During the past five years the legislatures of several states have wrestled anew with an old problem, that of limiting the permissible duration of indirect restraints upon the alienation of property. Generally speaking, these statutes may be grouped into two classes: those designed to abandon previous statutory modifications of the common law rule against perpetuities and return to the common law rule; and those designed to modify the common law rule or alter existing statutory rules. With respect to the latter group, a further classification is possible between statutes which attempt a general revision of the law as to perpetuities and those which are aimed at narrow and specific problems. This comment will undertake an examination of these statutes for the purposes of determining the legislative objectives, the extent to which the statutes are likely to attain those objectives, and, to a limited extent, the desirability of those objectives. Particular attention will be given to two statutes: the 1949 Michigan statute, designed to return to the common law rule against perpetuities with respect to interests in land and chattels real, and the 1947 Pennsylvania statute which attempts a general revision of the common law rule.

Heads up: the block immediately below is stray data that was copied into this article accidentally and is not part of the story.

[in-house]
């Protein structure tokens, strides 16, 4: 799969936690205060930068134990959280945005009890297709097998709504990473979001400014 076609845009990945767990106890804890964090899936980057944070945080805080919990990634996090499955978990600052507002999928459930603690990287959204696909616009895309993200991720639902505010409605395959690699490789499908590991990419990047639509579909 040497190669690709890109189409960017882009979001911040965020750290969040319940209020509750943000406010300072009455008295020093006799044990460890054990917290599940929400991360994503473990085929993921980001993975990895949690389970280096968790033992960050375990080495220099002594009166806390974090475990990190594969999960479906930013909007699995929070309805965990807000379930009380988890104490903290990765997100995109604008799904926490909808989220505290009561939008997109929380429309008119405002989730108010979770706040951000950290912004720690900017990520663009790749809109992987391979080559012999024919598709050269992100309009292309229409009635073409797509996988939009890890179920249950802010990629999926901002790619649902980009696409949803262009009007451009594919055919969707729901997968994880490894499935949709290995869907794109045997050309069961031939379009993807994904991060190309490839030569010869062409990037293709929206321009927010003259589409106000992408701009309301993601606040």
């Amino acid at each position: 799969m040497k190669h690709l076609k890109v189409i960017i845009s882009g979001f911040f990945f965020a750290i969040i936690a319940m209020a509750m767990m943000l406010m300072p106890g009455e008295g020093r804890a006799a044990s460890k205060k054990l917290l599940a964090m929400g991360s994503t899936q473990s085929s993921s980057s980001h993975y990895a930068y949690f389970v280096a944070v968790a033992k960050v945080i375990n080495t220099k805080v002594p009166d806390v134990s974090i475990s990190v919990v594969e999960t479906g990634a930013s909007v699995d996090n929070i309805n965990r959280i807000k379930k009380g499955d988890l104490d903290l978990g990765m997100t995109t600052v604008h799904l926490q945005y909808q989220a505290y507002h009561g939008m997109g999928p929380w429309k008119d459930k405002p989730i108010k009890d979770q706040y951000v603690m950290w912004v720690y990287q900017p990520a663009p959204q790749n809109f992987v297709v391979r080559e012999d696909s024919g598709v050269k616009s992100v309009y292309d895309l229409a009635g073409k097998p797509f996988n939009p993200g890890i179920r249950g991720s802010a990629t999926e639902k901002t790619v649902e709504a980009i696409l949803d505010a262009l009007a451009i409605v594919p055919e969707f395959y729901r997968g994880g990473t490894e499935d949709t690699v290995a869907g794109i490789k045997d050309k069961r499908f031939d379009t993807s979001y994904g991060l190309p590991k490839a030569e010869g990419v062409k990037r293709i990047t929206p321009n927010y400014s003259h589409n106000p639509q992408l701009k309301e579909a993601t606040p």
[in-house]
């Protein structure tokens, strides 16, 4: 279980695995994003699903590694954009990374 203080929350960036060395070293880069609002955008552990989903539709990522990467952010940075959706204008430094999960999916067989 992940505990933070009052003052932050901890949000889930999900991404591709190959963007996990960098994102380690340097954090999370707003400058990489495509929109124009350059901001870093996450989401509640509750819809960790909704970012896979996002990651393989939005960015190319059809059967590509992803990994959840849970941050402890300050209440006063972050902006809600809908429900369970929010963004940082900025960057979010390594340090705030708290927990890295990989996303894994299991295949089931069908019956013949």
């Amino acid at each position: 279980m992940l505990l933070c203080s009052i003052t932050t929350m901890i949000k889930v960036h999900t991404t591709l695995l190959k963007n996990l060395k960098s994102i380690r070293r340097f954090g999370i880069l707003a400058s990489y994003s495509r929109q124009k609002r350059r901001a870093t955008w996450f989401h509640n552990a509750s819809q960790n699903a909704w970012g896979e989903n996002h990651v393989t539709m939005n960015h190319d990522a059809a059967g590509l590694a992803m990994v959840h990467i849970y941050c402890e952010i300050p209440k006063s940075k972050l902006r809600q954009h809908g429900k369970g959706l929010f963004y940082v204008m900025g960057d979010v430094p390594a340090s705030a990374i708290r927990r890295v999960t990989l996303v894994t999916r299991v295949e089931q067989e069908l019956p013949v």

Thomas L. Waterbury S.Ed.,
LEGISLATION-PERPETUITIES-SOME RECENT STATUTORY CHANGES IN THE LAW OF PERPETUITIES,
Mich. L. Rev.
Available at: https://repository.law.umich.edu/mlr/vol48/iss8/9